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Joseph Beuys

Oil Can F.I.U., 1980

Metal can containing a small amount of olive oil, stamped.
53 × 30 1/2 × 30 1/2 in
134.6 × 77.5 × 77.5 cm
Edition 18/50
This is part of a limited edition set.
Contact For Price
location
Los Angeles
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About the work
Bibliography
Track 16 Gallery
Los Angeles
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Edition No. 18/50. Edition: 50 plus X plus 2 a.p., signed and numbered. Publisher: Edizioni …

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Edition No. 18/50. Edition: 50 plus X plus 2 a.p., signed and numbered. Publisher: Edizioni Factotum-Art, Verona

Manufacturer
Publisher: Edizioni Factotum-Art, Verona
Joseph Beuys
German, 1921–1986
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A major figure of the postwar German avant-garde, Joseph Beuys viewed art as a vehicle for social change. His performance art "actions" were shamanistic experiences incorporating ritualized movement and sound, as well as non-traditional and even repulsive materials such as fat, felt, honey, blood, and dead animals. For example, in his groundbreaking 1965 performance How to Explain Pictures to a Dead Hare, Beuys—who was covered in symbolic materials such as honey, gold leaf, and iron—explained artworks to a cradled hare. Akin to Andy Warhol in influence but with a more widely (and wildly) ranging formal vocabulary, Beuys counted debate and teaching as part of his art and was a leader in many socioeconomic reform movements.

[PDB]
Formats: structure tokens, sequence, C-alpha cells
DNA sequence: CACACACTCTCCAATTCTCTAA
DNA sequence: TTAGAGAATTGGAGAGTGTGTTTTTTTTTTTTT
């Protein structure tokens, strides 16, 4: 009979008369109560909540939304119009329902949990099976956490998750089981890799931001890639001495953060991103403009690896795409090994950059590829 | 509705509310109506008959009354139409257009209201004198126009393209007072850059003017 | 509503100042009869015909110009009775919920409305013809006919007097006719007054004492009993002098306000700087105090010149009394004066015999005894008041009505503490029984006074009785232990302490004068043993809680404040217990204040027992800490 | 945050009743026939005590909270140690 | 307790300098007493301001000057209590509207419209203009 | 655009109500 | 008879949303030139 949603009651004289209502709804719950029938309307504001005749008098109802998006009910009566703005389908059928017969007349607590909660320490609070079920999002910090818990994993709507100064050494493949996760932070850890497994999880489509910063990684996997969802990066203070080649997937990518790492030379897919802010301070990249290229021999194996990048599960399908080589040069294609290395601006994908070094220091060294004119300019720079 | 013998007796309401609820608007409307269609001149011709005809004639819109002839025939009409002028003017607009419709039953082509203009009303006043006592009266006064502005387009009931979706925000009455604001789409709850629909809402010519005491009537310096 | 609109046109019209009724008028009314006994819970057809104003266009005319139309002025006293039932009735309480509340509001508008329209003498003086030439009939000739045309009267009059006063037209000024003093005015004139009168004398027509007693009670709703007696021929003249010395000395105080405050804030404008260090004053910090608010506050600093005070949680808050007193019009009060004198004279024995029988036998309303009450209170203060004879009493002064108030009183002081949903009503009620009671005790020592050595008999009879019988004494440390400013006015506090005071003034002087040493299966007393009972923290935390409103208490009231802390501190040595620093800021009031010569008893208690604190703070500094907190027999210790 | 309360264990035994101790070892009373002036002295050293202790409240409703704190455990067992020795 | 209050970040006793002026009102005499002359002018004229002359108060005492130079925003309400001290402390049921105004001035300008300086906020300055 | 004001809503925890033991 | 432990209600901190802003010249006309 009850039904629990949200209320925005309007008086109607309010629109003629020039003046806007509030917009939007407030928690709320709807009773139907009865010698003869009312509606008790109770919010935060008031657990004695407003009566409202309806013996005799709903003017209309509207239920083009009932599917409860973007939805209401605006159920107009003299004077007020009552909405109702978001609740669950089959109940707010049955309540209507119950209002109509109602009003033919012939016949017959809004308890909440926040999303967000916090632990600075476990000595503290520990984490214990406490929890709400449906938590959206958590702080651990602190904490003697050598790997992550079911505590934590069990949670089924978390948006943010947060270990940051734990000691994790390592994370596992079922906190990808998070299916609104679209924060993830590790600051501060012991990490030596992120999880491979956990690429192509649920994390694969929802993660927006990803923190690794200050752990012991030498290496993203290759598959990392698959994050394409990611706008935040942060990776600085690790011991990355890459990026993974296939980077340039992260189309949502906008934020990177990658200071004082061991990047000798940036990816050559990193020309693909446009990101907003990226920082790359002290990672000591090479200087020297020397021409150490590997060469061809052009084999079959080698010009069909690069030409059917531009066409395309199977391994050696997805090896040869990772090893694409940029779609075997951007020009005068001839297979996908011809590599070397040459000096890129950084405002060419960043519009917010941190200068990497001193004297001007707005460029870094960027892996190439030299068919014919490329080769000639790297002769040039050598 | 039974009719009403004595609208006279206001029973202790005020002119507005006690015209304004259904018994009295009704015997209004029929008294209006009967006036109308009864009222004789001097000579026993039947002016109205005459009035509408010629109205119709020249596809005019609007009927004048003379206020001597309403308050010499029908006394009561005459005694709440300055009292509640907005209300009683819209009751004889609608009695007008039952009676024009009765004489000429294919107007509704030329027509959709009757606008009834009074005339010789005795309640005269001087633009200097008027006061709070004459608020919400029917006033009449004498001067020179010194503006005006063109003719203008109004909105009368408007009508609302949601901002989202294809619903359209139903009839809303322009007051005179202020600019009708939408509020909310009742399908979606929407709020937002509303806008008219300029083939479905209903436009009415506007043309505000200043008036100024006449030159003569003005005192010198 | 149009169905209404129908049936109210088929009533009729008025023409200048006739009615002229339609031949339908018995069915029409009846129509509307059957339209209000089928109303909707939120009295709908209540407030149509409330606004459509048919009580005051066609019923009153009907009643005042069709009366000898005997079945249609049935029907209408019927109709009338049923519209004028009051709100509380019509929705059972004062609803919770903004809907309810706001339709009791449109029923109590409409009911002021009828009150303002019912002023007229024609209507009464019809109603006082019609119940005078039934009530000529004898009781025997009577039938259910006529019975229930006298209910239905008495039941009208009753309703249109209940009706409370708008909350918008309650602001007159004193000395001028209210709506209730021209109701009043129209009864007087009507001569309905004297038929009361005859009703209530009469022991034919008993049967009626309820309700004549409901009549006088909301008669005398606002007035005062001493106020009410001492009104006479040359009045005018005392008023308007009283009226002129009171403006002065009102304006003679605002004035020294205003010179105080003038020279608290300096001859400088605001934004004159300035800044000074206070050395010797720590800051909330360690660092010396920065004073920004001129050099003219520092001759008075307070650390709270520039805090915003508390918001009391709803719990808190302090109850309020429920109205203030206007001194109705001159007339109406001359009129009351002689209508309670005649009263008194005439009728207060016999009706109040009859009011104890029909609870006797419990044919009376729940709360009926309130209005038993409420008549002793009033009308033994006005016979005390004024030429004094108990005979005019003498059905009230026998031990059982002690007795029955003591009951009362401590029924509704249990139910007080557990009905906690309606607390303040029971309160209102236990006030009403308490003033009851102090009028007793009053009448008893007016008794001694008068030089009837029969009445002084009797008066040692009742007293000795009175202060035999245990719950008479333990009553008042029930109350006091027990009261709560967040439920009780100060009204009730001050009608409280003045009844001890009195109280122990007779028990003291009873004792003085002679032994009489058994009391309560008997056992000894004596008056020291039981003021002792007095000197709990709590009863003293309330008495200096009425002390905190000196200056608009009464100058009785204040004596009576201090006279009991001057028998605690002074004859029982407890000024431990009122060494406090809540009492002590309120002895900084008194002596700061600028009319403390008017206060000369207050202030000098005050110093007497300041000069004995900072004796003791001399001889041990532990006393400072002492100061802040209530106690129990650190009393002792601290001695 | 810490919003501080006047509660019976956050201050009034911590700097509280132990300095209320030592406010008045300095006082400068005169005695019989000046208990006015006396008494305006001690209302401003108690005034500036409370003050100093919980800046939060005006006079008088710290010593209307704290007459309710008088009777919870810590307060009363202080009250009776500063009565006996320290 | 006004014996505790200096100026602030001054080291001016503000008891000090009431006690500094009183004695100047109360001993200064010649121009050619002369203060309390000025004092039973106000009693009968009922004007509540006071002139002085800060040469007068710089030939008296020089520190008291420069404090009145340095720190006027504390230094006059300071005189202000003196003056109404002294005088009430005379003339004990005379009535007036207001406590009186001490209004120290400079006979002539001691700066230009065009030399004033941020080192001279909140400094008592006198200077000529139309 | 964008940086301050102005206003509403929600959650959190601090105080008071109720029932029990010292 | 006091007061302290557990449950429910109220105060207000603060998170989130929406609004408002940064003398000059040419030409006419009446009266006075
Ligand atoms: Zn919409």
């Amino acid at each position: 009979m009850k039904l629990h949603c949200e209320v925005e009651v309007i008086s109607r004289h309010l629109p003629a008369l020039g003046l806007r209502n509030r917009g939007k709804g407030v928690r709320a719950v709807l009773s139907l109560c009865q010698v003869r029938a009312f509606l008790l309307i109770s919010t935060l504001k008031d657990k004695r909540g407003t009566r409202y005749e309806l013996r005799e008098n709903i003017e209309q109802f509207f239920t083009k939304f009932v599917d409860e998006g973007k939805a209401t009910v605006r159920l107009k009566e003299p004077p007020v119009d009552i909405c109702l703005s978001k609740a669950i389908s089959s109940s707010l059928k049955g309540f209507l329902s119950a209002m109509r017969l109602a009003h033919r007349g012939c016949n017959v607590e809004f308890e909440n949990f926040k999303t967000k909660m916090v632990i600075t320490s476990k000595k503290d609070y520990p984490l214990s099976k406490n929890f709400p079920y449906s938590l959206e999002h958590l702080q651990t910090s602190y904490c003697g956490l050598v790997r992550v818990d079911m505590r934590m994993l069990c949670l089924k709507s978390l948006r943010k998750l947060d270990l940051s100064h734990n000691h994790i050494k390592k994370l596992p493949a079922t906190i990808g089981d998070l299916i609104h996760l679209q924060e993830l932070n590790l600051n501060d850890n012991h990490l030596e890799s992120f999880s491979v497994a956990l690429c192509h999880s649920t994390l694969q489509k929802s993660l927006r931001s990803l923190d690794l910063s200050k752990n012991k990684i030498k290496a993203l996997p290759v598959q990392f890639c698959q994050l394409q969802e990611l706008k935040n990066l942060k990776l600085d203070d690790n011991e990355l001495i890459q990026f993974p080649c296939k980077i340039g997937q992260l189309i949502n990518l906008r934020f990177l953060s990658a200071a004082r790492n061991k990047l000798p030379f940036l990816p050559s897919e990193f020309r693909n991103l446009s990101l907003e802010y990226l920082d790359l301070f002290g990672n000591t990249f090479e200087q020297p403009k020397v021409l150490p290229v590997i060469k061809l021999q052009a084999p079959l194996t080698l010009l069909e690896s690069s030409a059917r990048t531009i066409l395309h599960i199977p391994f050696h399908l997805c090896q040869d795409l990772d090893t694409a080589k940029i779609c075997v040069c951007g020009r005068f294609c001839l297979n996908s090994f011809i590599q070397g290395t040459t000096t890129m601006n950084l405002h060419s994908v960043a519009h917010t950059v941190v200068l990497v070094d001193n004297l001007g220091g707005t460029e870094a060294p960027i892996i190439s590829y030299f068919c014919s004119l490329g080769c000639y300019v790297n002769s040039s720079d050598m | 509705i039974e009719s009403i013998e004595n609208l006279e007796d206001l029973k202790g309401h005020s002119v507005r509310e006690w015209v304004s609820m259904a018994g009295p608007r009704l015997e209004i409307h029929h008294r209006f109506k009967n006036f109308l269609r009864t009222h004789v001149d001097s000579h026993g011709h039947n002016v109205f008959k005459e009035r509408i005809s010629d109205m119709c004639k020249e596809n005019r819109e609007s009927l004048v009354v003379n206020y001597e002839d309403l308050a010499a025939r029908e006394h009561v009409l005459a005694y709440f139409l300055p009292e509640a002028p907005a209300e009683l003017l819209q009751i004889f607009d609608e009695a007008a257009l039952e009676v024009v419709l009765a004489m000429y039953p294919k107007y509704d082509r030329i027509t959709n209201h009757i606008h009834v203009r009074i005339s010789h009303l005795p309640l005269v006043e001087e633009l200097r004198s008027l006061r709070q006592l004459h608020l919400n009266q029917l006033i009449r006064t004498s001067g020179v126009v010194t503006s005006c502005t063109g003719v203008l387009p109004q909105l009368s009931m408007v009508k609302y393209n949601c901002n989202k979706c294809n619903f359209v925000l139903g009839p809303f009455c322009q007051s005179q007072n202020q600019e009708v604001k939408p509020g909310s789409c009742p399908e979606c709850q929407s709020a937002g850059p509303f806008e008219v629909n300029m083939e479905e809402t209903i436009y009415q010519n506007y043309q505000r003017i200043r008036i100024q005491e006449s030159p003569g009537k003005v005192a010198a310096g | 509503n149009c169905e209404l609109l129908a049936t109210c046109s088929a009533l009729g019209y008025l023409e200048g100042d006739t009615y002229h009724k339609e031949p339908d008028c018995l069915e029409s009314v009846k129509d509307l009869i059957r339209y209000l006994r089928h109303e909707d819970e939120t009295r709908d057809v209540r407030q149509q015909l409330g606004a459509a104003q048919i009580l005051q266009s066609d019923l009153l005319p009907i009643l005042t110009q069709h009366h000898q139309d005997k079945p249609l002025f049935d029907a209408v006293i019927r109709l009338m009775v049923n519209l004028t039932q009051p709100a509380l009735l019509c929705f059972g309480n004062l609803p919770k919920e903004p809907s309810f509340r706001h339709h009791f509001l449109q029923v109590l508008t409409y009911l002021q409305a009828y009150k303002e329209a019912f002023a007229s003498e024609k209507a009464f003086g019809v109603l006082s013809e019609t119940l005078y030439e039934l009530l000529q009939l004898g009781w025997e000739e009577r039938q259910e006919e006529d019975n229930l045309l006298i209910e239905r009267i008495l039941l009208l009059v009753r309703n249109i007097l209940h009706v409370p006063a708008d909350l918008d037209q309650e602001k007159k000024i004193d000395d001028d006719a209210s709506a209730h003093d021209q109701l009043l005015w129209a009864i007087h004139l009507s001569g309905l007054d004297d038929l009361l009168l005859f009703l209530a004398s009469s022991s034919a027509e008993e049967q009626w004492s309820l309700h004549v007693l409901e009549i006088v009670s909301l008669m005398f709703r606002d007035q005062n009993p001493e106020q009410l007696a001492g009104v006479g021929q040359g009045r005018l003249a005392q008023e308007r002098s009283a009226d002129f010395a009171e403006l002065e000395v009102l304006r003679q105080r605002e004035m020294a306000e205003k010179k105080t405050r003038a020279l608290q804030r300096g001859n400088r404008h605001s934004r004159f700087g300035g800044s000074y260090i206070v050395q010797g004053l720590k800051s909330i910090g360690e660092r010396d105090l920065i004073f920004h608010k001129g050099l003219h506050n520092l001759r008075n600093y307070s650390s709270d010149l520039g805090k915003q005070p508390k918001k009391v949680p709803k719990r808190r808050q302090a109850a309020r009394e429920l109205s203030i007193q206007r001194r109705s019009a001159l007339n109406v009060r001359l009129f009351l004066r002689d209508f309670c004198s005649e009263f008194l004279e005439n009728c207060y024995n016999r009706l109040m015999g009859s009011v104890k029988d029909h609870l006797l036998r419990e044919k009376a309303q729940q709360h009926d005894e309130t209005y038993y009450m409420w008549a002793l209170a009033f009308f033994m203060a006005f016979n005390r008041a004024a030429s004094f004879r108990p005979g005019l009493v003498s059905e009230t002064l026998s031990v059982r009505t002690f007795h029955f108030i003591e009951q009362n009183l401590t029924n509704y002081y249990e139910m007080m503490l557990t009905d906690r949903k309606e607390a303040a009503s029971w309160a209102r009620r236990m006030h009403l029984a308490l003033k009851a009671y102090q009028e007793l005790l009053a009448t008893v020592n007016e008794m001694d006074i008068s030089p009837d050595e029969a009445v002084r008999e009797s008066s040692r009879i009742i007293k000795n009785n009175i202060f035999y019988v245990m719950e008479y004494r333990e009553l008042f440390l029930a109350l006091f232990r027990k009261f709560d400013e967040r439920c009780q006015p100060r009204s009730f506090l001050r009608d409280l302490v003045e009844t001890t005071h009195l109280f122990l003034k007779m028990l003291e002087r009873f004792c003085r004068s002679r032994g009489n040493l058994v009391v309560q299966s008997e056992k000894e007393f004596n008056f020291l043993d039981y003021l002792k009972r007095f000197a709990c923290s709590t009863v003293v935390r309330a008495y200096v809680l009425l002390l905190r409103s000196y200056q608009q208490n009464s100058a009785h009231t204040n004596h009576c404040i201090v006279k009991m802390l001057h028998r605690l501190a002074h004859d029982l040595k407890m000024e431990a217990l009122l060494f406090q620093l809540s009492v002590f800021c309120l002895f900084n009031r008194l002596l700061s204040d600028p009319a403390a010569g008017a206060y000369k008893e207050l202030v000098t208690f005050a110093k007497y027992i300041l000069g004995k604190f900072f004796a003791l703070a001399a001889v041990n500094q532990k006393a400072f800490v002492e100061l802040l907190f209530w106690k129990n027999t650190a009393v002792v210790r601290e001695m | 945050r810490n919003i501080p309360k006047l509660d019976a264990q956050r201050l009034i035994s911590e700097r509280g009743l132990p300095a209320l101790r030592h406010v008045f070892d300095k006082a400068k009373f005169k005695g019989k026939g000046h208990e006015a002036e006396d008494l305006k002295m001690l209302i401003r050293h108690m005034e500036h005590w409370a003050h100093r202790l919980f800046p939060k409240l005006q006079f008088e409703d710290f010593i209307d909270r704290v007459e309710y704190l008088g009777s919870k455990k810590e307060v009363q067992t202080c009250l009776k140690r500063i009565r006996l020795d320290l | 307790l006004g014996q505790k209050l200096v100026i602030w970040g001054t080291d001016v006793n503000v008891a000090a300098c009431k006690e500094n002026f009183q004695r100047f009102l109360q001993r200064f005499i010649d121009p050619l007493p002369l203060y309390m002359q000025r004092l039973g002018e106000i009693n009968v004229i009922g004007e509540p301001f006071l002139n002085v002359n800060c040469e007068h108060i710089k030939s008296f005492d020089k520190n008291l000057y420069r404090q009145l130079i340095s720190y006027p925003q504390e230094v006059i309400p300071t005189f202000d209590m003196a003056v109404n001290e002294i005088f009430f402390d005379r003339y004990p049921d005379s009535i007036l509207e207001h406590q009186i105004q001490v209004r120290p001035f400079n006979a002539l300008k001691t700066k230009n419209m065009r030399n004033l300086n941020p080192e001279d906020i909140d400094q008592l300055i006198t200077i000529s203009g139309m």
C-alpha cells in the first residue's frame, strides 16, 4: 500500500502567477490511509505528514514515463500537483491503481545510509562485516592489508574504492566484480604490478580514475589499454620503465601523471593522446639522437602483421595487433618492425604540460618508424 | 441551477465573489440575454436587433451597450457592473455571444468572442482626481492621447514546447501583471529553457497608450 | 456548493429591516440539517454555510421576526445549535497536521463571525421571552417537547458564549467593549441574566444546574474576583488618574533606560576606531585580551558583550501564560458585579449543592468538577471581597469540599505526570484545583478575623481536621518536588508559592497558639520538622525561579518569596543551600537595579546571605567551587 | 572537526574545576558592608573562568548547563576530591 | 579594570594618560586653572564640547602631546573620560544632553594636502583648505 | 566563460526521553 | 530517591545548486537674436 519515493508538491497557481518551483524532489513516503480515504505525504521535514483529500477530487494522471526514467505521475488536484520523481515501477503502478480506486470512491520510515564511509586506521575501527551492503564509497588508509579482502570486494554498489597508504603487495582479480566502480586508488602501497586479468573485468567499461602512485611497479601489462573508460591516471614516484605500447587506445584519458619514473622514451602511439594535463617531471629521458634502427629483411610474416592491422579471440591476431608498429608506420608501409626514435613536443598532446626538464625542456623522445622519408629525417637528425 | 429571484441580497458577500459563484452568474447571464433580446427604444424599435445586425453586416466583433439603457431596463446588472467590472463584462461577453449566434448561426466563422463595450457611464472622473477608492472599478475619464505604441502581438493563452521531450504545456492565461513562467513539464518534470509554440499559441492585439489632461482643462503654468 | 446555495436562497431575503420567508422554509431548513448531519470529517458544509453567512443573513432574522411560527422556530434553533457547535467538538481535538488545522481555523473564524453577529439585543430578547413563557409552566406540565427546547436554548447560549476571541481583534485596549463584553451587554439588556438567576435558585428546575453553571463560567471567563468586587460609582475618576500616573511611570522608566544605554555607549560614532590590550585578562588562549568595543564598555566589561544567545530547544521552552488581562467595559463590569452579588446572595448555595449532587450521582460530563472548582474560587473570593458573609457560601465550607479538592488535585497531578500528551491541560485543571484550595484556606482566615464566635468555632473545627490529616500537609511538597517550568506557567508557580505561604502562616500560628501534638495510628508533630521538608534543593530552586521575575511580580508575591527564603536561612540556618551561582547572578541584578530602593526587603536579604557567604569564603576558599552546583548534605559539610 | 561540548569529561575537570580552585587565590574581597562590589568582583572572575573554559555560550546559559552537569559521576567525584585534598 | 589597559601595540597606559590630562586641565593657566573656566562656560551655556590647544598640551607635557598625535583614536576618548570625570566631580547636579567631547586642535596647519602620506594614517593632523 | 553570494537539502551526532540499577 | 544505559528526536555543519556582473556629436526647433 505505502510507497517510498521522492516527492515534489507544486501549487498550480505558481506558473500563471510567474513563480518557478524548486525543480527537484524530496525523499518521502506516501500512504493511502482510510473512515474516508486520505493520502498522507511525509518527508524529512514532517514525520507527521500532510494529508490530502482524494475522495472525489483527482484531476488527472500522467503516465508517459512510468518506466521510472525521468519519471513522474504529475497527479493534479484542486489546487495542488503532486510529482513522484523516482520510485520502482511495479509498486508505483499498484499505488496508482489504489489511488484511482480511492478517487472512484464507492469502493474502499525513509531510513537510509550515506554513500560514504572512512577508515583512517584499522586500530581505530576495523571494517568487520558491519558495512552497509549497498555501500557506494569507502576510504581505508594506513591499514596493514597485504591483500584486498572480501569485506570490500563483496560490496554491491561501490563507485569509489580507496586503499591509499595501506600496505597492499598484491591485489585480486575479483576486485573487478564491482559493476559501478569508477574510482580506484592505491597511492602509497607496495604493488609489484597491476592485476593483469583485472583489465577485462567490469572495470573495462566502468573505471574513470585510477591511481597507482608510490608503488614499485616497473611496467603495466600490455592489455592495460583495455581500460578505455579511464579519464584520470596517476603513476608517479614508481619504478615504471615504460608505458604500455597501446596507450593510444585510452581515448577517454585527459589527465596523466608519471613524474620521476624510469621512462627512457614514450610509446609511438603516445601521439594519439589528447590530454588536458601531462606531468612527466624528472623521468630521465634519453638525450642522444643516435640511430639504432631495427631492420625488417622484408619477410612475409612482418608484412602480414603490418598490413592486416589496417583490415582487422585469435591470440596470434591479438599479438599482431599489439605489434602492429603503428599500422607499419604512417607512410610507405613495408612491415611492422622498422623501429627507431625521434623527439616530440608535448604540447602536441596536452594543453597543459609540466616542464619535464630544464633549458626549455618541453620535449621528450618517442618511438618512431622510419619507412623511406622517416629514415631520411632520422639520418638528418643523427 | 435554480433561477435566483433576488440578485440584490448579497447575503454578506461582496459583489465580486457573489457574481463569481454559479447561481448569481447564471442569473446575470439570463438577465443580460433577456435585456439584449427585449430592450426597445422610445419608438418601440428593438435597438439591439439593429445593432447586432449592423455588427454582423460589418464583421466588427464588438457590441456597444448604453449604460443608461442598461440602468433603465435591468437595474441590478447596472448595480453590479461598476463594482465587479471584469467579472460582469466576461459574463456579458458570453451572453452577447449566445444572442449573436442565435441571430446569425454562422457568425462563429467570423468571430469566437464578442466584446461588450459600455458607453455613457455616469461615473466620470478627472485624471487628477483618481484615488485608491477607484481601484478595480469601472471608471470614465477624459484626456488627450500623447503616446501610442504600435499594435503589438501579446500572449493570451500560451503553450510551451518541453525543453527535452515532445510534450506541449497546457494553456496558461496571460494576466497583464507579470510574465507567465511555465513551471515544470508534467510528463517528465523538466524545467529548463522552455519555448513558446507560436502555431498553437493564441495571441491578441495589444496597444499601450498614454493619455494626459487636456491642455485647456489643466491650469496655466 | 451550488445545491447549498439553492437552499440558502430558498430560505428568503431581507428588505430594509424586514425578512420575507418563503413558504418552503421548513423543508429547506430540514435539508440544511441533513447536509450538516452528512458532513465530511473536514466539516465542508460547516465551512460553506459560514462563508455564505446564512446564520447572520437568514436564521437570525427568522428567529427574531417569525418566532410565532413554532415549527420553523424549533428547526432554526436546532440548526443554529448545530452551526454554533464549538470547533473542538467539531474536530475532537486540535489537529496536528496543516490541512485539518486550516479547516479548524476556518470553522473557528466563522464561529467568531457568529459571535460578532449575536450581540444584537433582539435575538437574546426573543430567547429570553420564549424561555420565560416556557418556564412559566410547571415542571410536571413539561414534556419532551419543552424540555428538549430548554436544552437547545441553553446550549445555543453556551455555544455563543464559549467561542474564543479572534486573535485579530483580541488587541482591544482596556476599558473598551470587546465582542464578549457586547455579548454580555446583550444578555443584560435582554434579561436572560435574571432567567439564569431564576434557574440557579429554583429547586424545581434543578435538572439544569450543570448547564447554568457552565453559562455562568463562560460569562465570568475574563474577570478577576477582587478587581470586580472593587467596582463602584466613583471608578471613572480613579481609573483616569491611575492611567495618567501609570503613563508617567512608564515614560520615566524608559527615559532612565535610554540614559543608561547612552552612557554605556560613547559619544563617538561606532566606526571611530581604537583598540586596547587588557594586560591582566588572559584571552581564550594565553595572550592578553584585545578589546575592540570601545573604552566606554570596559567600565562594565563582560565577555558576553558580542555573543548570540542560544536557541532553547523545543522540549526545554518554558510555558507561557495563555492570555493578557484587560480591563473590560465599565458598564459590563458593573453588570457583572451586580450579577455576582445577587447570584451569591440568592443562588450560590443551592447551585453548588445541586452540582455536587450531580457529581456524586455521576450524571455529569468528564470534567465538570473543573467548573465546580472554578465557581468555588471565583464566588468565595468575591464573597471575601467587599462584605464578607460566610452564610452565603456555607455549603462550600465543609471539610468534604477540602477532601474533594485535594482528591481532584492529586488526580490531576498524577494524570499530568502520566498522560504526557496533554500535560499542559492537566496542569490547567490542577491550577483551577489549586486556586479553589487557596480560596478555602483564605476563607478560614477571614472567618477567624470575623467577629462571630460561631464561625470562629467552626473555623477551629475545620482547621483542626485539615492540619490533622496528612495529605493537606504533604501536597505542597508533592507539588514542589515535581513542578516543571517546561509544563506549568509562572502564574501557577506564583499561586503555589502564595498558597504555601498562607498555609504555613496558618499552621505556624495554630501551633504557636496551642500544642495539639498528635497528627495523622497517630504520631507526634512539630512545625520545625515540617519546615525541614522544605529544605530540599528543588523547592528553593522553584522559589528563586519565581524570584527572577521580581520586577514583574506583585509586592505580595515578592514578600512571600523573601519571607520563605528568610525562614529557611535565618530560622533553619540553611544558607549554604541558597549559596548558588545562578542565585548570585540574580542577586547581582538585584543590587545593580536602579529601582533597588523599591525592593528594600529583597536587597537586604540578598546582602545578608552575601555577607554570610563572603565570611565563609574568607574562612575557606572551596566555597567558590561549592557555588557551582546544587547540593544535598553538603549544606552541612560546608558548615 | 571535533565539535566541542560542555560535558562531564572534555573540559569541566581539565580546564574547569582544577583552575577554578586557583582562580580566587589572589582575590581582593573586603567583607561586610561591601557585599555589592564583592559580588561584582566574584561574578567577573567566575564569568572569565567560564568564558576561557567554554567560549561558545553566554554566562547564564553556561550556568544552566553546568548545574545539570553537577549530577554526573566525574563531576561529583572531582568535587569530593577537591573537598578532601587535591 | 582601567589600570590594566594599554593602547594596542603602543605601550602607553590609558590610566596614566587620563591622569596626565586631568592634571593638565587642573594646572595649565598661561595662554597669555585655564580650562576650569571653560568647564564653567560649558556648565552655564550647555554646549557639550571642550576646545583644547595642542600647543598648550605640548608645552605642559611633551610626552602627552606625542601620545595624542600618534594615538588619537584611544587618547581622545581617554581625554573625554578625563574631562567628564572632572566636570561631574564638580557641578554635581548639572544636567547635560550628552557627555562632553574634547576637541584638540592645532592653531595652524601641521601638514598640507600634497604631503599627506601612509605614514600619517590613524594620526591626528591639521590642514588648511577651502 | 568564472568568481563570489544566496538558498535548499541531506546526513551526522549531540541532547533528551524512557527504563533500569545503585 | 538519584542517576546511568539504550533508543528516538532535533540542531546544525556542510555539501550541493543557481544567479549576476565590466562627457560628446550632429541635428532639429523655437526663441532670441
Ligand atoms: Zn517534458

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About the work
Bibliography
Track 16 Gallery
Los Angeles
Follow

Edition No. 18/50. Edition: 50 plus X plus 2 a.p., signed and numbered. Publisher: Edizioni …

Read more

Edition No. 18/50. Edition: 50 plus X plus 2 a.p., signed and numbered. Publisher: Edizioni Factotum-Art, Verona

Manufacturer
Publisher: Edizioni Factotum-Art, Verona
Joseph Beuys
German, 1921–1986
Follow

A major figure of the postwar German avant-garde, Joseph Beuys viewed art as a vehicle for social change. His performance art "actions" were shamanistic experiences incorporating ritualized movement and sound, as well as non-traditional and even repulsive materials such as fat, felt, honey, blood, and dead animals. For example, in his groundbreaking 1965 performance How to Explain Pictures to a Dead Hare, Beuys—who was covered in symbolic materials such as honey, gold leaf, and iron—explained artworks to a cradled hare. Akin to Andy Warhol in influence but with a more widely (and wildly) ranging formal vocabulary, Beuys counted debate and teaching as part of his art and was a leader in many socioeconomic reform movements.

Joseph Beuys

Oil Can F.I.U., 1980

Metal can containing a small amount of olive oil, stamped.
53 × 30 1/2 × 30 1/2 in
134.6 × 77.5 × 77.5 cm
Edition 18/50
This is part of a limited edition set.
Contact For Price
location
Los Angeles
Have a question? Read our FAQ.
Want to sell a work by this artist? Consign with Artsy.
Other works by Joseph Beuys
Other works from Track 16 Gallery
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